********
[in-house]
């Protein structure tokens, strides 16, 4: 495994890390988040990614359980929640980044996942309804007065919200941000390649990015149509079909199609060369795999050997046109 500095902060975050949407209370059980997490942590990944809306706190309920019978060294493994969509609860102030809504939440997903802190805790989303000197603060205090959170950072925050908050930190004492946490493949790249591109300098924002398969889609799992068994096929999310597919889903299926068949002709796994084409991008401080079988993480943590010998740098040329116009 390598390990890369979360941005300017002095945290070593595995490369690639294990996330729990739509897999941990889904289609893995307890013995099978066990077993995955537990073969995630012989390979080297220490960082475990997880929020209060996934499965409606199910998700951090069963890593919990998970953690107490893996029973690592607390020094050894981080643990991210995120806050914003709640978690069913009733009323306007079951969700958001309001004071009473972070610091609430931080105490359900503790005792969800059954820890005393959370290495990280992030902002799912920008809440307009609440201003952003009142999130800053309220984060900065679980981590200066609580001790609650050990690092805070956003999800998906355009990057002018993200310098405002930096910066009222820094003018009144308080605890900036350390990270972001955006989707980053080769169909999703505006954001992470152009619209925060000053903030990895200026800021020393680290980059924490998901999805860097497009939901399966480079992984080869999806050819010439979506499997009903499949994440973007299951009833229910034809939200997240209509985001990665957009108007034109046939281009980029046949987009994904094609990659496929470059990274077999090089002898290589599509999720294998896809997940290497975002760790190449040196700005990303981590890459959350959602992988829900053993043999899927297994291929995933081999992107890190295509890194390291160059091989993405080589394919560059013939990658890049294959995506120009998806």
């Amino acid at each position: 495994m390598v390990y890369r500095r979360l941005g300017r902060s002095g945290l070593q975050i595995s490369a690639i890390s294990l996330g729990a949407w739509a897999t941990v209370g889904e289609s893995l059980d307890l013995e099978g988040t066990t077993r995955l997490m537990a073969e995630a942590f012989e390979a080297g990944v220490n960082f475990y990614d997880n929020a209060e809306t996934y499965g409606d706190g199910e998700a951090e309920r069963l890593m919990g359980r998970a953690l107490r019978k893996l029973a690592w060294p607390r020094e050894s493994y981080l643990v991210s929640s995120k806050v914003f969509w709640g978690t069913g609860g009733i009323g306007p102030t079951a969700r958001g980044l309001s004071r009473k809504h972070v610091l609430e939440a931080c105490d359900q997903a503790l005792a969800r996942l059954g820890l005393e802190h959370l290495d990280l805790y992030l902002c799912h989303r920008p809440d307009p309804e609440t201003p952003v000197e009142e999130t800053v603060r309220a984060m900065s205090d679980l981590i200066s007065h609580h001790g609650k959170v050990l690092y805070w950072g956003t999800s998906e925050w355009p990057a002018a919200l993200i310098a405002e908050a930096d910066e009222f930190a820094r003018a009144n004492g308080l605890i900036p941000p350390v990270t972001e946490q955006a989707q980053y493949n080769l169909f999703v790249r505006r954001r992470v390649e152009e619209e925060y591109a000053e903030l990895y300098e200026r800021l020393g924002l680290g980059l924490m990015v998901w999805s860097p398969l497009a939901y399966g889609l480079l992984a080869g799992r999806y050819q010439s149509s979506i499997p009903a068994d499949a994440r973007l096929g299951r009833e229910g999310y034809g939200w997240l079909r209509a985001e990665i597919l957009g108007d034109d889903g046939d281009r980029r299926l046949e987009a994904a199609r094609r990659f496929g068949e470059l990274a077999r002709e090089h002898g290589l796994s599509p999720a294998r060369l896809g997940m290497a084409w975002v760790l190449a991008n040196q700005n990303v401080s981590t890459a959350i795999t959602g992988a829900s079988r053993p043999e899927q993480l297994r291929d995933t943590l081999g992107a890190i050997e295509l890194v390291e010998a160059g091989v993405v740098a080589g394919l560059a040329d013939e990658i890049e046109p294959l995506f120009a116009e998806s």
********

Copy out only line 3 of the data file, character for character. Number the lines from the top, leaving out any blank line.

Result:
């Amino acid at each position: 495994m390598v390990y890369r500095r979360l941005g300017r902060s002095g945290l070593q975050i595995s490369a690639i890390s294990l996330g729990a949407w739509a897999t941990v209370g889904e289609s893995l059980d307890l013995e099978g988040t066990t077993r995955l997490m537990a073969e995630a942590f012989e390979a080297g990944v220490n960082f475990y990614d997880n929020a209060e809306t996934y499965g409606d706190g199910e998700a951090e309920r069963l890593m919990g359980r998970a953690l107490r019978k893996l029973a690592w060294p607390r020094e050894s493994y981080l643990v991210s929640s995120k806050v914003f969509w709640g978690t069913g609860g009733i009323g306007p102030t079951a969700r958001g980044l309001s004071r009473k809504h972070v610091l609430e939440a931080c105490d359900q997903a503790l005792a969800r996942l059954g820890l005393e802190h959370l290495d990280l805790y992030l902002c799912h989303r920008p809440d307009p309804e609440t201003p952003v000197e009142e999130t800053v603060r309220a984060m900065s205090d679980l981590i200066s007065h609580h001790g609650k959170v050990l690092y805070w950072g956003t999800s998906e925050w355009p990057a002018a919200l993200i310098a405002e908050a930096d910066e009222f930190a820094r003018a009144n004492g308080l605890i900036p941000p350390v990270t972001e946490q955006a989707q980053y493949n080769l169909f999703v790249r505006r954001r992470v390649e152009e619209e925060y591109a000053e903030l990895y300098e200026r800021l020393g924002l680290g980059l924490m990015v998901w999805s860097p398969l497009a939901y399966g889609l480079l992984a080869g799992r999806y050819q010439s149509s979506i499997p009903a068994d499949a994440r973007l096929g299951r009833e229910g999310y034809g939200w997240l079909r209509a985001e990665i597919l957009g108007d034109d889903g046939d281009r980029r299926l046949e987009a994904a199609r094609r990659f496929g068949e470059l990274a077999r002709e090089h002898g290589l796994s599509p999720a294998r060369l896809g997940m290497a084409w975002v760790l190449a991008n040196q700005n990303v401080s981590t890459a959350i795999t959602g992988a829900s079988r053993p043999e899927q993480l297994r291929d995933t943590l081999g992107a890190i050997e295509l890194v390291e010998a160059g091989v993405v740098a080589g394919l560059a040329d013939e990658i890049e046109p294959l995506f120009a116009e998806s």